The countdown is now on to P4H 2016 In support of the current hospital efficiency challenges and the ongoing development of operational productivity within the NHS, P4H 2016 will provide you with a unique opportunity to enhance knowledge, share best practice and network with marketplace peers, across a single day Following the success of 2015’s inaugural P4H – The Procurement Event for Health, the event returns this year with a bigger agenda, more speakers addressing the strategic direction of procurement in the NHS and more training opportunities than ever before. Set against the backdrop of Lord Carter’s recently published report on Operational Productivity in the NHS and initiatives such as Department of Health’s NHS Procurement Transformation Programme, P4H 2016 is set to help procurement professionals address their efficiency target of two-three per cent. Jin Sahota, director of Supply Chain at the Department of Health will give the opening address in the Keynote Arena on NHS Procurement – The National Programme. Jin only recently started working with the Department of Health, managing the supply chain, supplier relationship management and supply chain resilience. With over 25 years of experience in leading global operations and sourcing, you will hear what elements of his private sector experience he believes will help transform the way procurement works within the NHS. The Keynote Arena also features Andy McMinn MCIPS, chief procurement officer of Plymouth Hospitals NHS Trust who will be sharing his experiences and perspective on

the changing NHS procurement environment. We are also set to hear some regional perspectives and approaches from: Mike Doyle and Brian Mangan from NHS North West Procurement Development; John Swords, head of procurement, Health & Safety Executive, Republic of Ireland; and Jim Miller, interim director of procurement and commissioning & facilities in NHS National Services Scotland. Chaired by Professor Duncan Eaton, of the All Party Parliamentary Health Group, attendees will be invited to contribute with questions, experiences and views.

TRAINING ZONES Training forms a major element of P4H with four distinct training zones designed specifically to help buyers of all levels within the NHS enhance their overall knowledge, collaborate and share best practice. All four training zones offer CPD certified training sessions covering the most topical subjects and directly aligned to ongoing marketplace initiatives and developments. Delegates will be able to choose from 11 sessions within the Professional Procurement Skills Zone on topics ranging from ‘Choosing the Right Procedure’, ‘Understanding Framework Agreements’ and an update on the ‘UK Public Contracts Regulations’ to three sessions on workforce and staffing procurement, dynamic purchasing systems and a favourite this year, ‘Addressing the Efficiency Challenge’.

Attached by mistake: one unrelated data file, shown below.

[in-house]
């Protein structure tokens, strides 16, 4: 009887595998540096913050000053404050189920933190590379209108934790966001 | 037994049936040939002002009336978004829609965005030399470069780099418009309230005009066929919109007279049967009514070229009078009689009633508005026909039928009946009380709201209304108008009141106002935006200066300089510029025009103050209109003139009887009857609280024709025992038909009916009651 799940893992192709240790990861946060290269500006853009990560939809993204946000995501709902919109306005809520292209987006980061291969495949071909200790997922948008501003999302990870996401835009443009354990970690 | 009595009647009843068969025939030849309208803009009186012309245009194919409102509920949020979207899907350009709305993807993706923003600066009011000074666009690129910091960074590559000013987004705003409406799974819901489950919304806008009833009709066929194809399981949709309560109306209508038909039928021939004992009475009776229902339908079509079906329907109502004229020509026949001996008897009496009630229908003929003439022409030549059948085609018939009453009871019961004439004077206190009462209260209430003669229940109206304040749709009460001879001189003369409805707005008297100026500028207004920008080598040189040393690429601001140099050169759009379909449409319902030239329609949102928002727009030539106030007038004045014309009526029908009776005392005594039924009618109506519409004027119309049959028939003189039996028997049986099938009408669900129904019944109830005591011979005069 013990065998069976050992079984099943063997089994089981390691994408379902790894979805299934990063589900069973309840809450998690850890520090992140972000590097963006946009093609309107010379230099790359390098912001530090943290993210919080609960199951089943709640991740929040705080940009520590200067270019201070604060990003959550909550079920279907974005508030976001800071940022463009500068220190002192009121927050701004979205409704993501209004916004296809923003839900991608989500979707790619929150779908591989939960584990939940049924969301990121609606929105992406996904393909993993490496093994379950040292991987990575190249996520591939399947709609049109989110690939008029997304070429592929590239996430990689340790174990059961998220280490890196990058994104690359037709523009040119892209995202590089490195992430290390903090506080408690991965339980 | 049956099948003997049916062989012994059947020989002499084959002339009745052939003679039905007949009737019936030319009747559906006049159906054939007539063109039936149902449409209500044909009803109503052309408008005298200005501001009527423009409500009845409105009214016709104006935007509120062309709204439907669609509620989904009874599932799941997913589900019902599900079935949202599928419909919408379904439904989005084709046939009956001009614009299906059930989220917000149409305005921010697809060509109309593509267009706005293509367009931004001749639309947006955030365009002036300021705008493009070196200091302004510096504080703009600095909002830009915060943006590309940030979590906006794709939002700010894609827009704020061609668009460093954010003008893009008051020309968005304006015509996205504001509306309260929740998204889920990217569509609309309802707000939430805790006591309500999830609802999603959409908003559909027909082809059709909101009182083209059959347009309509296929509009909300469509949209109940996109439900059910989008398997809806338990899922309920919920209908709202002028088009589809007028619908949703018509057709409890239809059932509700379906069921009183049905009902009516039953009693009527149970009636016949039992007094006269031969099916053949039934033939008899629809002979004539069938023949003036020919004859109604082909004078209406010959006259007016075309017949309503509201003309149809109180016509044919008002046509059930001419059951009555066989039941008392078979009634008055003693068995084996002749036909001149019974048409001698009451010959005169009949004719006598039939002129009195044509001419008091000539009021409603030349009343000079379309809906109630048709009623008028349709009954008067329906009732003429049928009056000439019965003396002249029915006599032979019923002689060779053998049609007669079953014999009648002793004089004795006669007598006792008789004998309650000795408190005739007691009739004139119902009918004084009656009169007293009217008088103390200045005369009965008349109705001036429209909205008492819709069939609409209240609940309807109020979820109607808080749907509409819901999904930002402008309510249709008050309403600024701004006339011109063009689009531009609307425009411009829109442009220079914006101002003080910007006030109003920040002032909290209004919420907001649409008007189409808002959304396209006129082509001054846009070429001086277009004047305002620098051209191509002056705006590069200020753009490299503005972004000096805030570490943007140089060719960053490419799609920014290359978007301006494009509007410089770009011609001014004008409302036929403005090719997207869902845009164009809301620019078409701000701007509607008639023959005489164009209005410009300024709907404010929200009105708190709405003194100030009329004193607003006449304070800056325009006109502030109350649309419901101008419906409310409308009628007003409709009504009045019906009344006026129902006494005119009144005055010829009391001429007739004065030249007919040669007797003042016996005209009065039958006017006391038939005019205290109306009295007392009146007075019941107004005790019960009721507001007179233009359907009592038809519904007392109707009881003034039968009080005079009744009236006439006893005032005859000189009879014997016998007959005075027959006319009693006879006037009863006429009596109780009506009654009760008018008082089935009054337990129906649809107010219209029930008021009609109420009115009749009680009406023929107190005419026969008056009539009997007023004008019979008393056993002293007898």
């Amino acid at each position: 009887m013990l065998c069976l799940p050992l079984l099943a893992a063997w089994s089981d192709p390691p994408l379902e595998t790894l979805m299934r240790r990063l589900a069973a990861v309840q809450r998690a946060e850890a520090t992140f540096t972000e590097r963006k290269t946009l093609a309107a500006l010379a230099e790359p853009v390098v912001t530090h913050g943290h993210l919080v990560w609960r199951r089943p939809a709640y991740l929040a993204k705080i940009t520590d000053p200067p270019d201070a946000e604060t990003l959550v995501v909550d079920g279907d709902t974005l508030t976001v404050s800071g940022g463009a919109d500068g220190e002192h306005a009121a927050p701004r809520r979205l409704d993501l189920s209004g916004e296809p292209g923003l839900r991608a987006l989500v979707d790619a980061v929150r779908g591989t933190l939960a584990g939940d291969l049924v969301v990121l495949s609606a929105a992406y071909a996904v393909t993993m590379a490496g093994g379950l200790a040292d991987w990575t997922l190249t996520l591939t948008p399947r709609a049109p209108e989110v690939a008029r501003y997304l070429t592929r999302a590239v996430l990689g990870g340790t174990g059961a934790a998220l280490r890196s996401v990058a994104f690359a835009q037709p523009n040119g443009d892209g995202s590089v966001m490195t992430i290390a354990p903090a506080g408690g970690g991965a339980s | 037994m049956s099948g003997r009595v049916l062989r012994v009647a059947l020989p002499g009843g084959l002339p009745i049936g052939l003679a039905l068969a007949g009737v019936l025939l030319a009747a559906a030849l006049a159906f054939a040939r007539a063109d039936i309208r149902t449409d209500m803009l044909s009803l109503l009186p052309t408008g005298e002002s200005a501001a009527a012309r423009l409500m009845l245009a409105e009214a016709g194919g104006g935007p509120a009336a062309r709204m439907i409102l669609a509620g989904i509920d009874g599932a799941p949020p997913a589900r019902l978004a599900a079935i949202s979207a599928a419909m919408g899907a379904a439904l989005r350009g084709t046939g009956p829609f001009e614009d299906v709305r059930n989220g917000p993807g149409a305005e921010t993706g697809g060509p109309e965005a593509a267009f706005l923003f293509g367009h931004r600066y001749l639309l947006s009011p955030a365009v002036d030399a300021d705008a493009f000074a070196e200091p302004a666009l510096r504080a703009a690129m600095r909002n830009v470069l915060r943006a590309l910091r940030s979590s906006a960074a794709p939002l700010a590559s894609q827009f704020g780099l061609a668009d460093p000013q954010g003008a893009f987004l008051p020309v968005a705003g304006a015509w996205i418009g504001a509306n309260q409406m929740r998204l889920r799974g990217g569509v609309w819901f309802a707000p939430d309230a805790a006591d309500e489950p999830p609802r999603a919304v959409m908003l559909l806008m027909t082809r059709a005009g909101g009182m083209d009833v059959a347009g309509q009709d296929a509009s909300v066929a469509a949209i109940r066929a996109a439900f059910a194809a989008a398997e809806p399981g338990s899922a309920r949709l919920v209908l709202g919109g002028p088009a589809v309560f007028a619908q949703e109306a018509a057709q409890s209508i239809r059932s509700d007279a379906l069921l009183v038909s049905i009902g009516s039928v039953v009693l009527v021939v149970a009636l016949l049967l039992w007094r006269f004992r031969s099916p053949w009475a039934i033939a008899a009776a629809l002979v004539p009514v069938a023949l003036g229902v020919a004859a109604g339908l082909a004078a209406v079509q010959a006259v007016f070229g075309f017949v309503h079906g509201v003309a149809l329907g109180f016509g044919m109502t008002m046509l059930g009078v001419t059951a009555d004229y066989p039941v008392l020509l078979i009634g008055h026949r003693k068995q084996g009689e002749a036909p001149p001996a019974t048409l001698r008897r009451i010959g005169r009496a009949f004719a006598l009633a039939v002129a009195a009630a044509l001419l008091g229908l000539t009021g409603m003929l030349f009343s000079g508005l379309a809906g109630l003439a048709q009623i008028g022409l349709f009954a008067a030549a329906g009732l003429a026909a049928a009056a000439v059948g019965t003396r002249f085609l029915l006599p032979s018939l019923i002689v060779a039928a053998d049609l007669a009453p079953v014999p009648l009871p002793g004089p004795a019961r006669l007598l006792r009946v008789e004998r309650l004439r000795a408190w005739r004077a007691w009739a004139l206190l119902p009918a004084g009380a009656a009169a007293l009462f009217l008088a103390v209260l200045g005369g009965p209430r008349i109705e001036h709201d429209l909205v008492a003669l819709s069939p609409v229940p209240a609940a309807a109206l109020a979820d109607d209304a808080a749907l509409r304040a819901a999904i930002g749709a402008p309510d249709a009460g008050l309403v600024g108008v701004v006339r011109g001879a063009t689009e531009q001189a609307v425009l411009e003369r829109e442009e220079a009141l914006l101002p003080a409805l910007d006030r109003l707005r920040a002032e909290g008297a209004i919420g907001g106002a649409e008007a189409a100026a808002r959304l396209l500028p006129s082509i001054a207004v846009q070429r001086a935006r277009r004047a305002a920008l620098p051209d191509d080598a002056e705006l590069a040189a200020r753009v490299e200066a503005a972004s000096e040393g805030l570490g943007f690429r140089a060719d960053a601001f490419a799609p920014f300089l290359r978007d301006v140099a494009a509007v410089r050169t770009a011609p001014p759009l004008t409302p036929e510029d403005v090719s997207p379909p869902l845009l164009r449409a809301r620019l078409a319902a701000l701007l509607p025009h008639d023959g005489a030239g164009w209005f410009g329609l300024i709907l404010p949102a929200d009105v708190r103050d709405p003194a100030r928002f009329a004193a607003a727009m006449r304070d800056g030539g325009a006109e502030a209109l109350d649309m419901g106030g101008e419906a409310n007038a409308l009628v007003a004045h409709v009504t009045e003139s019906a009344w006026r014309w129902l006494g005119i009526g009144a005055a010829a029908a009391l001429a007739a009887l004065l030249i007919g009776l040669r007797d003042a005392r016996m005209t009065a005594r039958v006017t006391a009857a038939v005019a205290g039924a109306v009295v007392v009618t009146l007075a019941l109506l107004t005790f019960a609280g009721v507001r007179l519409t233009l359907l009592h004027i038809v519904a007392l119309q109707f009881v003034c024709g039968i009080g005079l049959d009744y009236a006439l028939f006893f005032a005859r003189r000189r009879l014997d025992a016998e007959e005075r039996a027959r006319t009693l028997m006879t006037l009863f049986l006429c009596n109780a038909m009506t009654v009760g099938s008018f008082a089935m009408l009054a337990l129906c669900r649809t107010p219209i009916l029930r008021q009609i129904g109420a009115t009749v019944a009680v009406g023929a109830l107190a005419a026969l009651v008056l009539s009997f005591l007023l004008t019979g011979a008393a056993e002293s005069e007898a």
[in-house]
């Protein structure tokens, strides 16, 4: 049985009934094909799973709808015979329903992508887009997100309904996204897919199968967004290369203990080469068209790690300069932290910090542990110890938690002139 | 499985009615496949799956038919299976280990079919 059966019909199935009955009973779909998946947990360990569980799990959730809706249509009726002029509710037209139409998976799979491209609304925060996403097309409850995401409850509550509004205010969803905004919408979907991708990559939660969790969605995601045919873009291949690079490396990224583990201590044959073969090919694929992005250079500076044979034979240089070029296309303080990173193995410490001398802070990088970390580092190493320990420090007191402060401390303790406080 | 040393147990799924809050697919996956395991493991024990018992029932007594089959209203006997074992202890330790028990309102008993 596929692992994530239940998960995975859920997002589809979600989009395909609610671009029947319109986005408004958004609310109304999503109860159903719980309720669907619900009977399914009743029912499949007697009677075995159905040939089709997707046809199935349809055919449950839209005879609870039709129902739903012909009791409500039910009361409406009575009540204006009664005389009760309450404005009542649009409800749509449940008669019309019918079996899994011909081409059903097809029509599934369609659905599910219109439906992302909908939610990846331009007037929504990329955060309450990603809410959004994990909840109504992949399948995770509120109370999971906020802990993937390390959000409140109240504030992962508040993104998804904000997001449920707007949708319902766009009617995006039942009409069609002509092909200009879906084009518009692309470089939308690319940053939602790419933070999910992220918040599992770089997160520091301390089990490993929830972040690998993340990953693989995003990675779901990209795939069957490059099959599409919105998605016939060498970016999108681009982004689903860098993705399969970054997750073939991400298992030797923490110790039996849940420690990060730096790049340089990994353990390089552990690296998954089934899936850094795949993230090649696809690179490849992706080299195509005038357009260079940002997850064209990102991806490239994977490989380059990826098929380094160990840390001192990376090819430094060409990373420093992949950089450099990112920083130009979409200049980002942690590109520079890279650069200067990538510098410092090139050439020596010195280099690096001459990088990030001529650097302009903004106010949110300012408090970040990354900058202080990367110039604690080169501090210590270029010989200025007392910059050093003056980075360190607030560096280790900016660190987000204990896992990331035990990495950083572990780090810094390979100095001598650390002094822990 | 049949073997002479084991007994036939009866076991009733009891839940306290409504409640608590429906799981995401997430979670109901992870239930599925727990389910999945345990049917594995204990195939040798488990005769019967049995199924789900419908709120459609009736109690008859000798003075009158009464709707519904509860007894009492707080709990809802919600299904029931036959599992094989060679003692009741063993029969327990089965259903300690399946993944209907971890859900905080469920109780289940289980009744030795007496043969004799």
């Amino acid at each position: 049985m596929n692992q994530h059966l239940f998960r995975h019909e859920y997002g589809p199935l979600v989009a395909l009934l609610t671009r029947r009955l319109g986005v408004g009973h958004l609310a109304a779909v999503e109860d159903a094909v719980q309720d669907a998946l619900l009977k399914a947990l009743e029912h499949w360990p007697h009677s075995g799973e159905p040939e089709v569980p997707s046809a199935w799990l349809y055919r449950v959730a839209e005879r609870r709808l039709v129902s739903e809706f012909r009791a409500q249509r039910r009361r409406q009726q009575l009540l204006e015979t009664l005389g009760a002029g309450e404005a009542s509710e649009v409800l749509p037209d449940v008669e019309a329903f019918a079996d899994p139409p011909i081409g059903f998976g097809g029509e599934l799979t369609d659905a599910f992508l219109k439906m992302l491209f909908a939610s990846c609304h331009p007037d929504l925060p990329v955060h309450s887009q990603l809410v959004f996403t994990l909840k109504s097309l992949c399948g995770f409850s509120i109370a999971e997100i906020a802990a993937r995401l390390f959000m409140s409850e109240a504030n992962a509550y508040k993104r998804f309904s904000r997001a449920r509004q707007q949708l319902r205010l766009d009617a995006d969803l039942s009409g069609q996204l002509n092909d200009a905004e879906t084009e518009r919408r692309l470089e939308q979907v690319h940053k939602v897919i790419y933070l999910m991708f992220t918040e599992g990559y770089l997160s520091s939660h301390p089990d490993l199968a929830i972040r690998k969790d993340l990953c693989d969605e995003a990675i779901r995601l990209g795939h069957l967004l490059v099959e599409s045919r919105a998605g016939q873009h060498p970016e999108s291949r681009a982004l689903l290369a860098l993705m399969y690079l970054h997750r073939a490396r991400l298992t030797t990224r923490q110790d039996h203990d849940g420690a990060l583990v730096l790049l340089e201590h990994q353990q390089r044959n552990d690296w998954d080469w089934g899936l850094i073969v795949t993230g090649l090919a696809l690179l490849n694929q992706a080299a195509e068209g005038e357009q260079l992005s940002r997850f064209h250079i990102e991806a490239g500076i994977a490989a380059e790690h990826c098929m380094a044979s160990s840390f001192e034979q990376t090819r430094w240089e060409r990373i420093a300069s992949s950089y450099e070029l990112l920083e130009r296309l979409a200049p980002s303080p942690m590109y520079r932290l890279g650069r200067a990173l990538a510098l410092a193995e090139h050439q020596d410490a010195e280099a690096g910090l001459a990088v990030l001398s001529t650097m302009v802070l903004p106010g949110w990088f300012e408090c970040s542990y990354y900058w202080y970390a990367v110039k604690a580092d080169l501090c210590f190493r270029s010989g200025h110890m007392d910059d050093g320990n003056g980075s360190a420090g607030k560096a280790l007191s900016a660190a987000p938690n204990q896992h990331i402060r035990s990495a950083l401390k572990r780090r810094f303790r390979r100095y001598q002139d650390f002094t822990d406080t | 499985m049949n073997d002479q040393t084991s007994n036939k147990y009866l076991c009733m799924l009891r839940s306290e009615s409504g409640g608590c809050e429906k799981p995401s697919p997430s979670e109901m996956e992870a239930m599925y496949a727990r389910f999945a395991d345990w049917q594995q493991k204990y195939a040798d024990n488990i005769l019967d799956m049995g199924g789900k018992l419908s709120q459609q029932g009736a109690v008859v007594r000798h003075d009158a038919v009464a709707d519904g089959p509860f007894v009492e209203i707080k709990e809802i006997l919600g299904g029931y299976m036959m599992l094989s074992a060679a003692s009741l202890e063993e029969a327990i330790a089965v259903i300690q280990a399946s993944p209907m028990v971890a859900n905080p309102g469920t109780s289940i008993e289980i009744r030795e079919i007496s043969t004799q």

Session will off s er strate enable gic advice to dep and tru artmental transpa st-wide efficienrency and c eProcur y in the eme Zone nt EFFICIENT PROCUREMENT In the eProcurement Zone the sessions will offer strategic advice to enable departmental and trust-wide transparency and efficiency. You can catch up with the government’s !



P4H 2016


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Material Handling Specialists in a Material World

We pride ourselves on the quality and durability of our products, whilst providing cost effective and competitive solutions to our customers. Contact our sales and design team for further details Bryant Plastics Ltd., Tel; 01535 357480 Web; email;

Providing holistic, person centred care within the comfort of your own home G&P Healthcare Ltd is a CQC registered nurse-led home healthcare company specialisng in providing holistic, person centred care within your own home. It provides care for adults and children with all care needs including complex health conditions. The company was established by Gayle Finlayson and Par Law, who are qualified nurses with over 40 years of experience in nursing between them ranging from ITU to specialist palliative care. G&P has a team of children’s and adult nurses that work within its branches to support all clients. G&P Healthcare provide highly experienced QCF qualified staff who are trained by G&P’s complex care nurses in tracheostomy and airway management, peg, nasogastric feeding, ventilation management, suctioning, oxygen therapy, full medications management, adult and children’s basic

life support along with any other complex health training required for clients. G&P also specialise in providing clinical skills training to external care providers throughout the UK. G&P Healthcare offers high quality training, insuring staff are at a competent level while ensuring the training is evidence based and meets CQC and legislative requirements. Training is delivered by qualified complex care nurses with several years’ experience. FURTHER INFORMATION Tel: 01332 497470 gayle.finlayson@

SUPERMAX HEALTHCARE – NEWCOMERS INTO THE UK NHS Supporting Innovation & Education within Healthcare Procurement P4H Conference - 13th July NEC Birmingham. COME ALONG AND VISIT OUR STAND: HALL 7, STAND 84